Prolonged QT syndrome presenting as epilepsy

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Gatto EM, Zurrú MC, and González MA (1996) Prolonged QT syndrome presenting as epilepsy. Neurology p. 1188.

Link to Article

Abstract: To the Editor: [1] reported two cases and reviewed eight patients with long QT syndrome (LQTS) initially diagnosed as primary epilepsy. Recently, we described a 17-year-old woman with an idiopathic LQTS presenting as epilepsy. [2] Three years before consultation, she began episodes of loss of consciousness and generalized tonic-clonic seizures. Epilepsy was diagnosed, and she was put on phenobarbitone. There was no evidence of nerve deafness or family history of epilepsy or cardiac arrhythmia. She continued to have occasional blackouts. A resting ECG showed a prolonged QT interval of 0.68 double prime, QTc 0.71 double prime. A further episode required direct-current cardioversion. The treatment with beta blockers controlled the ventricular arrhythmias and seizures. The mortality rate in LQTS is estimated to 77% and drop to 7% in patients under treatment: [3] in this sense we agree with the authors to provide in all EEG record one ECG channel, because this easy procedure can detect a life-threatening disorder. However, a single QT measurement may not be sufficient to make the diagnosis and an exercise test must be done to show LQTS.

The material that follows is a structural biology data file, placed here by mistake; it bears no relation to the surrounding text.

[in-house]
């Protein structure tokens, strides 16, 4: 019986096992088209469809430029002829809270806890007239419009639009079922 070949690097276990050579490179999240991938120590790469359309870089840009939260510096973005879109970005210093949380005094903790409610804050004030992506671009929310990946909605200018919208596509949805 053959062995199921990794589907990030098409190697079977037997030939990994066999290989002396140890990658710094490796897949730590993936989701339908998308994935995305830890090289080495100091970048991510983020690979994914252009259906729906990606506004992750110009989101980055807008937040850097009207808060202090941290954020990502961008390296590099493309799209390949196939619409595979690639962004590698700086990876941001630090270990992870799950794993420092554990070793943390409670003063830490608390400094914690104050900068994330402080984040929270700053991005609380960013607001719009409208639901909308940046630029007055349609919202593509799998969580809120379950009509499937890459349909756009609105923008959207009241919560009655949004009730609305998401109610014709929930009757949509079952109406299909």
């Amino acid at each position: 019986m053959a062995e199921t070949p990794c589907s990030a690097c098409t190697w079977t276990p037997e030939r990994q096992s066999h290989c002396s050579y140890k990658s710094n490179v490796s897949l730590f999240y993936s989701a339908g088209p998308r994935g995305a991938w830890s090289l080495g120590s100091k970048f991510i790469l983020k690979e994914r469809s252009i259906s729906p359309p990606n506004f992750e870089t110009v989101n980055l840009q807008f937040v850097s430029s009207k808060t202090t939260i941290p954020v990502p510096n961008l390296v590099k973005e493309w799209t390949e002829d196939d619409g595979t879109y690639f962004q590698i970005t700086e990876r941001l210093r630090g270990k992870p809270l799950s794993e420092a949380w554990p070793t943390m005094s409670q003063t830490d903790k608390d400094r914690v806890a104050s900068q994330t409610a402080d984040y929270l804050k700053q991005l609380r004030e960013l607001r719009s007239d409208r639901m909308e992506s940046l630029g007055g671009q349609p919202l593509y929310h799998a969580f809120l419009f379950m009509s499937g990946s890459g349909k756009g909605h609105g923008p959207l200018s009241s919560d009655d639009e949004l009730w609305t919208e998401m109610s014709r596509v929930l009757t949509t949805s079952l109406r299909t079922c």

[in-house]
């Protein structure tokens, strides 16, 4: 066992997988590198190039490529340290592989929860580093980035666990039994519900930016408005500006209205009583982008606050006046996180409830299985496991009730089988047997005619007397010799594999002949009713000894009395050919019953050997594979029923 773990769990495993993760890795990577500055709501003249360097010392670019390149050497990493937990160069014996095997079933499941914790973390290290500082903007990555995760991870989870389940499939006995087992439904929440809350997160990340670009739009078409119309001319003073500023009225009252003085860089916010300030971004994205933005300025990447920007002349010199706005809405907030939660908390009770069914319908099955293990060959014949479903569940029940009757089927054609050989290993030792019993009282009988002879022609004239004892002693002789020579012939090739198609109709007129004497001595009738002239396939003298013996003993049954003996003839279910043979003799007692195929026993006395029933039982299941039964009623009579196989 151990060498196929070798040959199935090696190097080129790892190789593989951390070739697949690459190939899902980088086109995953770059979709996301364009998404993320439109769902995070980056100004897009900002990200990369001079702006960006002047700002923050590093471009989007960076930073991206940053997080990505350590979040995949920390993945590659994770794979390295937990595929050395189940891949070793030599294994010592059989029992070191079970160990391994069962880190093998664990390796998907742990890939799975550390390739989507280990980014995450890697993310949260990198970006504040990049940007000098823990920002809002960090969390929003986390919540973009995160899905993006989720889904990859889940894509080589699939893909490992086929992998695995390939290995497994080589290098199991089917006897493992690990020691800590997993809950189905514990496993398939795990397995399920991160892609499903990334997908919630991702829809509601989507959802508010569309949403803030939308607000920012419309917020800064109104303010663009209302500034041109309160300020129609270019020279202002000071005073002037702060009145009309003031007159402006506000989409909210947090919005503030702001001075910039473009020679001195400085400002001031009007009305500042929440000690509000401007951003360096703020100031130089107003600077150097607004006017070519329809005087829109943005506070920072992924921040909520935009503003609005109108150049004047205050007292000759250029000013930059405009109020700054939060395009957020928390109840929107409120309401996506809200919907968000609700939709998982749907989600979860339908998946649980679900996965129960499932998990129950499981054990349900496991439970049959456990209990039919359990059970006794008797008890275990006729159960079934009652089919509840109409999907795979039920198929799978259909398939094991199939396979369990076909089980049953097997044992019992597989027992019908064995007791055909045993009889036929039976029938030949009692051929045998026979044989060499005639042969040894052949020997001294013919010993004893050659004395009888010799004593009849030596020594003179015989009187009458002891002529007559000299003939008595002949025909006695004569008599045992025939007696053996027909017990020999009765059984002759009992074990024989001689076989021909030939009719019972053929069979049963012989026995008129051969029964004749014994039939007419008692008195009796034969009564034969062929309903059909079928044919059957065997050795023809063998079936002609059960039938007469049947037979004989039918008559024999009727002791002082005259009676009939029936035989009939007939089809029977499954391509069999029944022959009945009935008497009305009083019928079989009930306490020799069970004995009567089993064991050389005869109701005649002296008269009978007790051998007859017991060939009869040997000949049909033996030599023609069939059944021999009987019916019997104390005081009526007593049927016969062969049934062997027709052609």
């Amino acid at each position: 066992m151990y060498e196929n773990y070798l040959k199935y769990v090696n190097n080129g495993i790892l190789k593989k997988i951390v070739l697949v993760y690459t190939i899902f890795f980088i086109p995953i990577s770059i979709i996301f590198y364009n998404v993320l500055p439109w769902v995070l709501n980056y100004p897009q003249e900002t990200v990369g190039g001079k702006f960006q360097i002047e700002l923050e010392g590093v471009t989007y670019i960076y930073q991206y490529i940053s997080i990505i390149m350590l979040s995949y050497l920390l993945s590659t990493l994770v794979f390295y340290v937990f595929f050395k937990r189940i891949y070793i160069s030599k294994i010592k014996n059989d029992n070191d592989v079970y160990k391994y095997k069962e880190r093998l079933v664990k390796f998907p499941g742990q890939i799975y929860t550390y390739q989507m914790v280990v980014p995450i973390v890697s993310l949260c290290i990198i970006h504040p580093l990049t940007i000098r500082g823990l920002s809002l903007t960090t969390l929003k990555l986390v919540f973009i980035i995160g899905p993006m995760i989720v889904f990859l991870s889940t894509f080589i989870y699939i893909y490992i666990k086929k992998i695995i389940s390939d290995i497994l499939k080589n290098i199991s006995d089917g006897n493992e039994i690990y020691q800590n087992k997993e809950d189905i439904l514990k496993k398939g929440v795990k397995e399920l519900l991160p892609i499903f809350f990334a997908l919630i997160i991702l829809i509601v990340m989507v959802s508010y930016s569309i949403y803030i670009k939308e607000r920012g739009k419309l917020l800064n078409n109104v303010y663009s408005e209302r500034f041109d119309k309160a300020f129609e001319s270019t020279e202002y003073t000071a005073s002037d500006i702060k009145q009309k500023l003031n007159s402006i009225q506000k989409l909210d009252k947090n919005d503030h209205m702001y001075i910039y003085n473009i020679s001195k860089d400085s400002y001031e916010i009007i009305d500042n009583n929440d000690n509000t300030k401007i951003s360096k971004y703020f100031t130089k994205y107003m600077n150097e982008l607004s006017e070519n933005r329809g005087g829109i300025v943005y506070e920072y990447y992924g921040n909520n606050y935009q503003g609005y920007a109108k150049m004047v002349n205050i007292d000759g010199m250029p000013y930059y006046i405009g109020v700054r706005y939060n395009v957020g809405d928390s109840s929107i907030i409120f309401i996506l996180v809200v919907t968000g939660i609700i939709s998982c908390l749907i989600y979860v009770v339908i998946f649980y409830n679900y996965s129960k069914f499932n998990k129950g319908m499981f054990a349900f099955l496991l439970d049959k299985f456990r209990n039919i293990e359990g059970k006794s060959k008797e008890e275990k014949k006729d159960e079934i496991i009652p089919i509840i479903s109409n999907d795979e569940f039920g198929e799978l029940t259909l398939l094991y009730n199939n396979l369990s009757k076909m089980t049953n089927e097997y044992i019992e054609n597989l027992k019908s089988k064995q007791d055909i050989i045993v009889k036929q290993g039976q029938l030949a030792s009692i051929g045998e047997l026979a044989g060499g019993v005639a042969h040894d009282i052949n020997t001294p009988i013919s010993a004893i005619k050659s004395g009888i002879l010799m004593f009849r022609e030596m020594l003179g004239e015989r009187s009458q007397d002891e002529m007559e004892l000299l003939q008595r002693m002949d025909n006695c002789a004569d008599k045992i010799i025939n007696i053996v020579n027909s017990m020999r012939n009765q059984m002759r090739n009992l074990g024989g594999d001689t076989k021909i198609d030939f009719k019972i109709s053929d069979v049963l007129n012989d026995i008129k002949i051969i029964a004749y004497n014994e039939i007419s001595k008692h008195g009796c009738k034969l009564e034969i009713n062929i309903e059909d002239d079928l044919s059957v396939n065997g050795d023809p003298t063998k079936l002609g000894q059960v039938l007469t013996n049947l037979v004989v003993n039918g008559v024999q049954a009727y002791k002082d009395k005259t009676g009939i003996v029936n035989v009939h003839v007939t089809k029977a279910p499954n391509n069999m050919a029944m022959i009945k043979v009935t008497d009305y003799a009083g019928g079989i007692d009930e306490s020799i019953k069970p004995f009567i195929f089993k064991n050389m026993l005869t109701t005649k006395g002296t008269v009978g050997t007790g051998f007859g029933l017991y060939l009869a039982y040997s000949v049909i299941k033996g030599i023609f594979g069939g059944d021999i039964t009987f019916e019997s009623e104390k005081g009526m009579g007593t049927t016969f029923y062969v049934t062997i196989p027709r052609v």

• Comment on Pacia et al. emphasizing the advisability of including EKG as one channel on EEG for detection of arrhythmia presenting as seizure.


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